"He who believes and is baptized shall be saved, but he who does not believe shall be condemned."
St. Mark 16:16
Saint Fiaker was the eldest son of Eugene IV, king of Scotland, born in the early sixth century heir to the throne of Scotland. He was educated under the care of a bishop of eminent sanctity, Conan, Bishop of Soder or the Western Islands.
Considering all worldly advantages as dross, the young prince, accompanied by his sister, left country and friends when in the flower of his age, and sailed to France. The prince intended to seek a solitude to which they might retire and devote themselves to God, unknown to the rest of the world. Divine Providence conducted them to Saint Faro, Bishop of Meaux, eminent for his sanctity. When Saint Fiaker addressed himself to him, the prelate, charmed with the marks of extraordinary virtue and abilities which he discerned in this stranger, gave him a solitary dwelling in a forest called Breuil, two leagues from Meaux. He placed the princess Sira in the Faremoutier monastery for women, of which his own sister was Abbess, and in that convent the young Christian found the enduring peace of Christ.
The holy anchorite Fiaker cleared the ground of trees and briers, made himself a cell and cultivated a small garden. He built an oratory in honor of the Blessed Virgin, where he spent the greater part of the days and nights in devout prayer, laboring also with his own hands for his subsistence. The life he led was very austere, and only necessity or charity ever interrupted his exercises of prayer and heavenly contemplation.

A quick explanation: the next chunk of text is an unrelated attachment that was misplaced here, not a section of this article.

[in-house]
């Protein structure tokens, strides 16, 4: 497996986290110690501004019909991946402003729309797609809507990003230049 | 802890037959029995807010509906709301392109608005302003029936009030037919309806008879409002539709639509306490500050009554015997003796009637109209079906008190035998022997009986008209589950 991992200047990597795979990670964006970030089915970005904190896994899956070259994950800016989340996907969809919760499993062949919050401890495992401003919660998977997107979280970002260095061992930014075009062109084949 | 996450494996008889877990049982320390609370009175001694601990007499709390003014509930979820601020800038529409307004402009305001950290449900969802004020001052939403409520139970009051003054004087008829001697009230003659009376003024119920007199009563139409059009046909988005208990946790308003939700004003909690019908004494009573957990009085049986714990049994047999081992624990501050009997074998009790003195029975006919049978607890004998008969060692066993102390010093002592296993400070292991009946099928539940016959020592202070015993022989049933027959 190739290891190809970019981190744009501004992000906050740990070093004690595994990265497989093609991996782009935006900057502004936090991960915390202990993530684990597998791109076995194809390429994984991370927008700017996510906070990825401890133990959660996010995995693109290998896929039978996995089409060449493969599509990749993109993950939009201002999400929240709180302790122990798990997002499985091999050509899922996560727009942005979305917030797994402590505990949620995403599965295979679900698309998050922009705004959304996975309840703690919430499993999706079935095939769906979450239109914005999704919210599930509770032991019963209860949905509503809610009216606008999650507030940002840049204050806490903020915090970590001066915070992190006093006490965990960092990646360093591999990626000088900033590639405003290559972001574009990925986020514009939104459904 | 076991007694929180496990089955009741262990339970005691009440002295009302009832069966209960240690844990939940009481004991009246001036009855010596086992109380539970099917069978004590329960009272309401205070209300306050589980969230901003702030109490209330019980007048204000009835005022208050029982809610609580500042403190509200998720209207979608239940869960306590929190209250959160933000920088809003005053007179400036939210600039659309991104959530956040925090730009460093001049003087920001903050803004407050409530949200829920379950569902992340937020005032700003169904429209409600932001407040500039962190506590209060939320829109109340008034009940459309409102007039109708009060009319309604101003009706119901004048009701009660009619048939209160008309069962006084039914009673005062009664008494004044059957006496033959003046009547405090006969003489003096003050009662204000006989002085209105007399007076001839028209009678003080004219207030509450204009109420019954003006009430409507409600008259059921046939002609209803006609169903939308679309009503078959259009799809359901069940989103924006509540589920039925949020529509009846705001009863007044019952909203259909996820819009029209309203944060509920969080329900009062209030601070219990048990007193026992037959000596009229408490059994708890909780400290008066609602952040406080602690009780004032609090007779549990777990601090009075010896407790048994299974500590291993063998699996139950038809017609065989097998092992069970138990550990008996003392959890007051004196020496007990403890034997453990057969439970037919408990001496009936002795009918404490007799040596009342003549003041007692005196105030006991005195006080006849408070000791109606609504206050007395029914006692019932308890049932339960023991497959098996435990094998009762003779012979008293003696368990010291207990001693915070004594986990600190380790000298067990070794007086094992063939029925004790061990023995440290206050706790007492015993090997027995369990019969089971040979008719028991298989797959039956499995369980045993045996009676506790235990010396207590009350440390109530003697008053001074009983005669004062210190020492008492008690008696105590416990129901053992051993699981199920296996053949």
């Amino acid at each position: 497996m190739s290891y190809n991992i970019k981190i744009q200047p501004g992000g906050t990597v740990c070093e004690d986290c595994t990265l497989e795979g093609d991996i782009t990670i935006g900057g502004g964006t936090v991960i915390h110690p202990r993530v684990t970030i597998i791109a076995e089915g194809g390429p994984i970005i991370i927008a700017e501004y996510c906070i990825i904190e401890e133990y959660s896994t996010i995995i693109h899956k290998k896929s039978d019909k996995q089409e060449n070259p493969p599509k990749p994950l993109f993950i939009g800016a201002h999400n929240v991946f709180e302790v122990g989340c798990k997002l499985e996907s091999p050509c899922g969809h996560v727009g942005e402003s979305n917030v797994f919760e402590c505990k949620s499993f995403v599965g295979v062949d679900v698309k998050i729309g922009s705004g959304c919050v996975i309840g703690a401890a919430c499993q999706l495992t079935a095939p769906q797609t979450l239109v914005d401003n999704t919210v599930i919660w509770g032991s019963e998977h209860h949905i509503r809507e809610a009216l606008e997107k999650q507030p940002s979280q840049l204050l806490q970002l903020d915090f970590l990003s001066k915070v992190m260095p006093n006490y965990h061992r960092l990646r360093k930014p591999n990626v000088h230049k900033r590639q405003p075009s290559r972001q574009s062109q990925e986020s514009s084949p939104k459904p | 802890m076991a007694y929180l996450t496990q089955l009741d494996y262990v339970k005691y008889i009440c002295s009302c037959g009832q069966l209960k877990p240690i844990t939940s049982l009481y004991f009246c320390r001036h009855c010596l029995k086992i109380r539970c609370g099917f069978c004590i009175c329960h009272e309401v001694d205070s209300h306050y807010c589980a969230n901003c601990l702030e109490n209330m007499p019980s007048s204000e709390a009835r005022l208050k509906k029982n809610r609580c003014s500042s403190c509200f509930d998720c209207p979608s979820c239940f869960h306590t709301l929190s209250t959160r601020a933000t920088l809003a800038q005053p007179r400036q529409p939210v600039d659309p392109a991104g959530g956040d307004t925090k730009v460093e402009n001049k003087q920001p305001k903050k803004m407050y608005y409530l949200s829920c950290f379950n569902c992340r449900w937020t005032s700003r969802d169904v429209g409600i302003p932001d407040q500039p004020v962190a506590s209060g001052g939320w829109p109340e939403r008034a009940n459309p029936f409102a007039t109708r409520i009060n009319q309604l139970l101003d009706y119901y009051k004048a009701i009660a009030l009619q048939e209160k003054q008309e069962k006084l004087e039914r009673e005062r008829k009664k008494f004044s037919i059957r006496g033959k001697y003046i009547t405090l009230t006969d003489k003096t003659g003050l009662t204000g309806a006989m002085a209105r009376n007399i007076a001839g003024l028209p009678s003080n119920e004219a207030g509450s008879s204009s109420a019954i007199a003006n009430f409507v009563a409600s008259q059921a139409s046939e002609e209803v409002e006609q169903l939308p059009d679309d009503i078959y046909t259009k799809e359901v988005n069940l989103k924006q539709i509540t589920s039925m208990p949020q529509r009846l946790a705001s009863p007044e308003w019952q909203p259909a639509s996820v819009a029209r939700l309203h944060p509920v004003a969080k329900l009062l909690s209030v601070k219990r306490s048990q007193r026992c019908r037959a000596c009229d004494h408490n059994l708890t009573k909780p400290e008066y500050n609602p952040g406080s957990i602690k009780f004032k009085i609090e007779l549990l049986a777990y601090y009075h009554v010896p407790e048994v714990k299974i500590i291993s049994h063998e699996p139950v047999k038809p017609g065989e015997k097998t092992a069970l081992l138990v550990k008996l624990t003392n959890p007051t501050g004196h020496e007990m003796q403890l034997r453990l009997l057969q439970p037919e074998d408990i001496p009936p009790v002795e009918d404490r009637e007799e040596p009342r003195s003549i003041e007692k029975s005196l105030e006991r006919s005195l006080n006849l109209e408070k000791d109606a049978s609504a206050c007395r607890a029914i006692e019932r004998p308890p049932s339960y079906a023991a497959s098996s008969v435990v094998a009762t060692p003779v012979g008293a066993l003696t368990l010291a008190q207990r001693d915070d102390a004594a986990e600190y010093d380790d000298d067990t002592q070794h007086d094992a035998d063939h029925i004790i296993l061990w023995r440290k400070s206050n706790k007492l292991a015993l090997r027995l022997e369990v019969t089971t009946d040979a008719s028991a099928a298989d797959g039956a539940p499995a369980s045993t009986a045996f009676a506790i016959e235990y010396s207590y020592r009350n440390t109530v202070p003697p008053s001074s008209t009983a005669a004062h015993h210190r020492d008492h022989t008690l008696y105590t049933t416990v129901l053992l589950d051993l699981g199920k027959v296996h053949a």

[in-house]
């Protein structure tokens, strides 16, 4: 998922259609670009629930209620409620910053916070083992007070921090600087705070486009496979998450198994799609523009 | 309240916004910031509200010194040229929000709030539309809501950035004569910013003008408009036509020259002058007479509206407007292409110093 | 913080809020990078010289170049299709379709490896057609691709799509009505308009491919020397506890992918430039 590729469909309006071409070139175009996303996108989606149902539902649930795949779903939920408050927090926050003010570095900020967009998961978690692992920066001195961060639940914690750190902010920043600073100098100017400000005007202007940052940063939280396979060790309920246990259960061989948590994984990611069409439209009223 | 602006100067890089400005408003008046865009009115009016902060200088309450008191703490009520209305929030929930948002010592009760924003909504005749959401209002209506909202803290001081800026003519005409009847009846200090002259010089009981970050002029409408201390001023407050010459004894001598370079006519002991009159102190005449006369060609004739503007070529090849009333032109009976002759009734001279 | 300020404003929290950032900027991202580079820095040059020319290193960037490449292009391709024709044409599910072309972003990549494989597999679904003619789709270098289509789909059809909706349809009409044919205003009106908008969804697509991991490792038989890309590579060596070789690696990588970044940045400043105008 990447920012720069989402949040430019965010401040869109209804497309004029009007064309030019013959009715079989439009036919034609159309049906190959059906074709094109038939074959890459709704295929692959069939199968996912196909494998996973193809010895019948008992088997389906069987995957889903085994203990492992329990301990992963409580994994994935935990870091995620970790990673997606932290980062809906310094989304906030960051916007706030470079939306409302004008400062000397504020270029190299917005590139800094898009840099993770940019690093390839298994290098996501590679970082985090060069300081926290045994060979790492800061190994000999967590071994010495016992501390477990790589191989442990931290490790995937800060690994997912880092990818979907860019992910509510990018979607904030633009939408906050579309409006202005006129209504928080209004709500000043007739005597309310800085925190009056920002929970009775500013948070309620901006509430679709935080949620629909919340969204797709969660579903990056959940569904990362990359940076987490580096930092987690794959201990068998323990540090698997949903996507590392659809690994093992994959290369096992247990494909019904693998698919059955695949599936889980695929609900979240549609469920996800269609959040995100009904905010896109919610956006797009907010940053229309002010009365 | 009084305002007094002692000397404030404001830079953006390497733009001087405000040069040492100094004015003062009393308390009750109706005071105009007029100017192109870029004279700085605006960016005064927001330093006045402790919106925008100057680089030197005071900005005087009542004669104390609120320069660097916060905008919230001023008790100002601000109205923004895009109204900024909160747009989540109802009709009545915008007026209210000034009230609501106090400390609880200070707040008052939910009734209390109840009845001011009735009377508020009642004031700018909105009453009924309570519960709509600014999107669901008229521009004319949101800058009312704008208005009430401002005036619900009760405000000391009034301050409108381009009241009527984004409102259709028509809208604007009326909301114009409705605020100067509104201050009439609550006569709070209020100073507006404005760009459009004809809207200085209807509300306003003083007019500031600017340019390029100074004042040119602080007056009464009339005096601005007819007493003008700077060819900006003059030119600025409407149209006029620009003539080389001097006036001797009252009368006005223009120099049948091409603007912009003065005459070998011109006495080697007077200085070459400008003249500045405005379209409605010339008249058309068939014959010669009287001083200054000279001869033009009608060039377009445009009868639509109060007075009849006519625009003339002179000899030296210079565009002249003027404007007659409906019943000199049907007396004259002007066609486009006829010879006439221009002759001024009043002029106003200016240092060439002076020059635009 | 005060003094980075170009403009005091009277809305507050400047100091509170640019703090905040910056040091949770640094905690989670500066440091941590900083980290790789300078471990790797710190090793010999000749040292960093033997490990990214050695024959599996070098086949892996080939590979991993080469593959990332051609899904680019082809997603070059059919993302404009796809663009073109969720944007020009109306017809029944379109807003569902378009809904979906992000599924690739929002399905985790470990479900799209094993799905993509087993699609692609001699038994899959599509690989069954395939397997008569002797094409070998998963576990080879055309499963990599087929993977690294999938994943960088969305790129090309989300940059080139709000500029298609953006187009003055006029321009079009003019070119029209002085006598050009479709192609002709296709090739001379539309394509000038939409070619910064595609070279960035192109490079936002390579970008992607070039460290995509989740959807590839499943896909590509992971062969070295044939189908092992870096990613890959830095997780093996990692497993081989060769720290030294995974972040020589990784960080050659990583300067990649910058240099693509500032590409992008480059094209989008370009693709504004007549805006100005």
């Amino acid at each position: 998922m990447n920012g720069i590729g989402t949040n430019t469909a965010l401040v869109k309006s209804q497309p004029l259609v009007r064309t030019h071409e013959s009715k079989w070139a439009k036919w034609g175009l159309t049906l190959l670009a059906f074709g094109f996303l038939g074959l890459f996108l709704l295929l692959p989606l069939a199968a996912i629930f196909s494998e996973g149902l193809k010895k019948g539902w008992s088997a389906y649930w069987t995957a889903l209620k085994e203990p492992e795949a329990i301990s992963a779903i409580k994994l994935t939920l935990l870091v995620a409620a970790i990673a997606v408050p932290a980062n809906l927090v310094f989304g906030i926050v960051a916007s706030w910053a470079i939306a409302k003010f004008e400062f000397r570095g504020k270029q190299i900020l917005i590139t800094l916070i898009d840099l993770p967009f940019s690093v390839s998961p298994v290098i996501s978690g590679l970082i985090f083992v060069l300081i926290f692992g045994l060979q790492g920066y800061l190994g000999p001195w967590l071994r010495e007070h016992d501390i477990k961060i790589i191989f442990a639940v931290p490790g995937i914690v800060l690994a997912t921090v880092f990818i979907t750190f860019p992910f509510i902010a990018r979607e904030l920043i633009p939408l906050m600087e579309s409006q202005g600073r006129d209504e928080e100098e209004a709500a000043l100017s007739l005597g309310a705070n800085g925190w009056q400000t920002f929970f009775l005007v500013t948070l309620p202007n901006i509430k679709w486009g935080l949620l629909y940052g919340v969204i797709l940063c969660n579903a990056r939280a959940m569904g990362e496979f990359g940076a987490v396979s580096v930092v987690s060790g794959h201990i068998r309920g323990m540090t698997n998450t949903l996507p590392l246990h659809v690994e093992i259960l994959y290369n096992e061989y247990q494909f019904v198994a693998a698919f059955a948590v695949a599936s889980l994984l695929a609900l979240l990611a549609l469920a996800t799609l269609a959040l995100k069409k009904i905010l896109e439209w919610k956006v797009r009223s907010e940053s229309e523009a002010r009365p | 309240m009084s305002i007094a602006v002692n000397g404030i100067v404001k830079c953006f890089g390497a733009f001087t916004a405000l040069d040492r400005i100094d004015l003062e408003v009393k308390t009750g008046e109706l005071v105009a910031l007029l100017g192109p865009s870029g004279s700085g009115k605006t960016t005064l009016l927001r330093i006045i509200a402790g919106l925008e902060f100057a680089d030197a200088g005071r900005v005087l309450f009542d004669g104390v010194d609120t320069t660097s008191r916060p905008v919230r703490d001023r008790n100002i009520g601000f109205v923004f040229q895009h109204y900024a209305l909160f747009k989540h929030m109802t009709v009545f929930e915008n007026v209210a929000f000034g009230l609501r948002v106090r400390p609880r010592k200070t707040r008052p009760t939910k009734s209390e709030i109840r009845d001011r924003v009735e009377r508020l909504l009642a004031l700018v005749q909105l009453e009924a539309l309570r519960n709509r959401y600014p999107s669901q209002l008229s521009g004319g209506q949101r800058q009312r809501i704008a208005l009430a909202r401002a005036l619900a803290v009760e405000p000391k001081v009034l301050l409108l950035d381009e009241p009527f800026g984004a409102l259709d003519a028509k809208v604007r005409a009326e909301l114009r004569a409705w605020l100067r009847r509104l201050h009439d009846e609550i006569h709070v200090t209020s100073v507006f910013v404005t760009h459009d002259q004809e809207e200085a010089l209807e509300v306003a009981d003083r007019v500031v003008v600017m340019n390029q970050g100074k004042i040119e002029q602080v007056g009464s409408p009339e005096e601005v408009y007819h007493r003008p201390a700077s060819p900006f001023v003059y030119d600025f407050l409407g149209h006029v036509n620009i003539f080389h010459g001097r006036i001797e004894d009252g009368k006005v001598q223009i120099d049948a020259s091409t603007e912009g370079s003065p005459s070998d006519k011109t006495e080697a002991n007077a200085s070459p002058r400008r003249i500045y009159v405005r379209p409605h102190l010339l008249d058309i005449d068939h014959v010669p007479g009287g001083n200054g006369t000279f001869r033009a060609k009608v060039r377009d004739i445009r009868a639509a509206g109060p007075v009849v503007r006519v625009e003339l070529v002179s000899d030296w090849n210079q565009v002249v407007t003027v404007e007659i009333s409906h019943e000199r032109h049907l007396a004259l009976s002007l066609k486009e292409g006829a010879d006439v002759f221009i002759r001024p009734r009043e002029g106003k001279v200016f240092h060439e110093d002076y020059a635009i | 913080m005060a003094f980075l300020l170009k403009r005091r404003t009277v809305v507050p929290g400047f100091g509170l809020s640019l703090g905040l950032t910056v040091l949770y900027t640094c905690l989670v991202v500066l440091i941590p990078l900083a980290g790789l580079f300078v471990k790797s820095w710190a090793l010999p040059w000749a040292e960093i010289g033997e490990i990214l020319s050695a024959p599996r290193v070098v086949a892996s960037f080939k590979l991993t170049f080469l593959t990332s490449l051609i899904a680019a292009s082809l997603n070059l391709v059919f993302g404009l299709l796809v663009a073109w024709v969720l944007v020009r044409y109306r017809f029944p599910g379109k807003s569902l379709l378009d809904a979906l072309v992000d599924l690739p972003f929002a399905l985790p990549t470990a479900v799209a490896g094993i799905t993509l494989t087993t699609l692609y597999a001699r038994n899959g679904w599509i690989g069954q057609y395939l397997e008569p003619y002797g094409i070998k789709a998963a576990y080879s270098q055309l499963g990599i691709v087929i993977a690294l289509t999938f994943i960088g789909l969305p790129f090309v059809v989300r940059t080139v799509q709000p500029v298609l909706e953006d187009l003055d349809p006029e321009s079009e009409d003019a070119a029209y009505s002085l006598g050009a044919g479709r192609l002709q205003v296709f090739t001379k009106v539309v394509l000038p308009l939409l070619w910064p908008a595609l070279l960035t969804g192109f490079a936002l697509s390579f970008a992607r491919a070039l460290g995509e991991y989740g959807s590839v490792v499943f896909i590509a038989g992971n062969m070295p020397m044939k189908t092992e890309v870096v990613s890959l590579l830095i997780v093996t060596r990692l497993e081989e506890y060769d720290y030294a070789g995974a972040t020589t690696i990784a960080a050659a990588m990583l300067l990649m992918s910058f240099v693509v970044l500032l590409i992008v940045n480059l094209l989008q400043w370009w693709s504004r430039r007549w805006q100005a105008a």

Many resorted to him for advice, and the poor sought relief at his door. Saint Chillen, or Kilian, an Irishman of high birth, on his return from Rome visited Saint Fiaker, who was his kinsman. After spending some time under his discipline, this other budding Saint was directed by Fiaker's advice and with the authority of the bishops, to preach in the nearby dioceses as well as in that of Saint Faro. This commission he executed with admirable sanctity and fruit, and his relics were later placed in the same coffer as those of his eminent relative, the saintly hermit. Saint Fiaker died in the year 670, on the 30th of August; he is the patron of gardeners.
Reflection: You who love indolence, ponder well these words of Saint Paul: If any man will not work, neither let him eat. (II Thessalonians 3:10) The disciples of the divine Carpenter of Nazareth have always appreciated the value of manual work.
Little Pictorial Lives of the Saints, a compilation based on Butler's Lives of the Saints and other sources by John Gilmary Shea (Benziger Brothers: New York, 1894).